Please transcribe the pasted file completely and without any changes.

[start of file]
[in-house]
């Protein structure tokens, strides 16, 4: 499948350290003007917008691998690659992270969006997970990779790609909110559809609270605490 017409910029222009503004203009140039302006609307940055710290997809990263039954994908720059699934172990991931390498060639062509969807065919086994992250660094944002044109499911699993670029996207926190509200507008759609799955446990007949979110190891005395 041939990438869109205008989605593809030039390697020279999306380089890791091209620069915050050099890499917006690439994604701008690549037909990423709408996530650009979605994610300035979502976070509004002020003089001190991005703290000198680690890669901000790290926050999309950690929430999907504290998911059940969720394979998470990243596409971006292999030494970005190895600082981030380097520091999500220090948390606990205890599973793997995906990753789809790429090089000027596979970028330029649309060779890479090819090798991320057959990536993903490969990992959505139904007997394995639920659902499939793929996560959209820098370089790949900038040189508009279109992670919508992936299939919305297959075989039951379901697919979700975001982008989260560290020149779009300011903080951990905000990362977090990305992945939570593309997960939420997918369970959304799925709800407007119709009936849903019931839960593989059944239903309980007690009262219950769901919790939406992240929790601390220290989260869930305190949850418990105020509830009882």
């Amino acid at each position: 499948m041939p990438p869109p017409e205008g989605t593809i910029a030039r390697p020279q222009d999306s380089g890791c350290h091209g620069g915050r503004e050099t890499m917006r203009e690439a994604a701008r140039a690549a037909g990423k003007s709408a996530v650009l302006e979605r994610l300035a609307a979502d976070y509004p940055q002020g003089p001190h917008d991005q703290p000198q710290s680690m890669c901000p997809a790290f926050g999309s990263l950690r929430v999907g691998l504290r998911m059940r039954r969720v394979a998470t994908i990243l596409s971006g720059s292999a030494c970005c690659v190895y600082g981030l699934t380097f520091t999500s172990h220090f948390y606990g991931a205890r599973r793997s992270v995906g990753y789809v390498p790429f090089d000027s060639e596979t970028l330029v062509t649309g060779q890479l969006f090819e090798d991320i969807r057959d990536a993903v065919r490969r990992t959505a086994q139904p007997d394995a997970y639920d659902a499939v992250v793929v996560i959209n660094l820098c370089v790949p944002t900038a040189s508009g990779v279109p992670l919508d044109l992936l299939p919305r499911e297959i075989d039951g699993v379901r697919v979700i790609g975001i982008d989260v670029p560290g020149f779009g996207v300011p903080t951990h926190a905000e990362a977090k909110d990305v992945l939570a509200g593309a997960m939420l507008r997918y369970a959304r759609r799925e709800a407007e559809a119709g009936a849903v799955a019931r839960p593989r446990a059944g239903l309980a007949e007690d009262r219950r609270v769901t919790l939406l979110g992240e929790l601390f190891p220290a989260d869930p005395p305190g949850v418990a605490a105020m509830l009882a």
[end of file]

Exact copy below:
[in-house]
């Protein structure tokens, strides 16, 4: 499948350290003007917008691998690659992270969006997970990779790609909110559809609270605490 017409910029222009503004203009140039302006609307940055710290997809990263039954994908720059699934172990991931390498060639062509969807065919086994992250660094944002044109499911699993670029996207926190509200507008759609799955446990007949979110190891005395 041939990438869109205008989605593809030039390697020279999306380089890791091209620069915050050099890499917006690439994604701008690549037909990423709408996530650009979605994610300035979502976070509004002020003089001190991005703290000198680690890669901000790290926050999309950690929430999907504290998911059940969720394979998470990243596409971006292999030494970005190895600082981030380097520091999500220090948390606990205890599973793997995906990753789809790429090089000027596979970028330029649309060779890479090819090798991320057959990536993903490969990992959505139904007997394995639920659902499939793929996560959209820098370089790949900038040189508009279109992670919508992936299939919305297959075989039951379901697919979700975001982008989260560290020149779009300011903080951990905000990362977090990305992945939570593309997960939420997918369970959304799925709800407007119709009936849903019931839960593989059944239903309980007690009262219950769901919790939406992240929790601390220290989260869930305190949850418990105020509830009882």
């Amino acid at each position: 499948m041939p990438p869109p017409e205008g989605t593809i910029a030039r390697p020279q222009d999306s380089g890791c350290h091209g620069g915050r503004e050099t890499m917006r203009e690439a994604a701008r140039a690549a037909g990423k003007s709408a996530v650009l302006e979605r994610l300035a609307a979502d976070y509004p940055q002020g003089p001190h917008d991005q703290p000198q710290s680690m890669c901000p997809a790290f926050g999309s990263l950690r929430v999907g691998l504290r998911m059940r039954r969720v394979a998470t994908i990243l596409s971006g720059s292999a030494c970005c690659v190895y600082g981030l699934t380097f520091t999500s172990h220090f948390y606990g991931a205890r599973r793997s992270v995906g990753y789809v390498p790429f090089d000027s060639e596979t970028l330029v062509t649309g060779q890479l969006f090819e090798d991320i969807r057959d990536a993903v065919r490969r990992t959505a086994q139904p007997d394995a997970y639920d659902a499939v992250v793929v996560i959209n660094l820098c370089v790949p944002t900038a040189s508009g990779v279109p992670l919508d044109l992936l299939p919305r499911e297959i075989d039951g699993v379901r697919v979700i790609g975001i982008d989260v670029p560290g020149f779009g996207v300011p903080t951990h926190a905000e990362a977090k909110d990305v992945l939570a509200g593309a997960m939420l507008r997918y369970a959304r759609r799925e709800a407007e559809a119709g009936a849903v799955a019931r839960p593989r446990a059944g239903l309980a007949e007690d009262r219950r609270v769901t919790l939406l979110g992240e929790l601390f190891p220290a989260d869930p005395p305190g949850v418990a605490a105020m509830l009882a």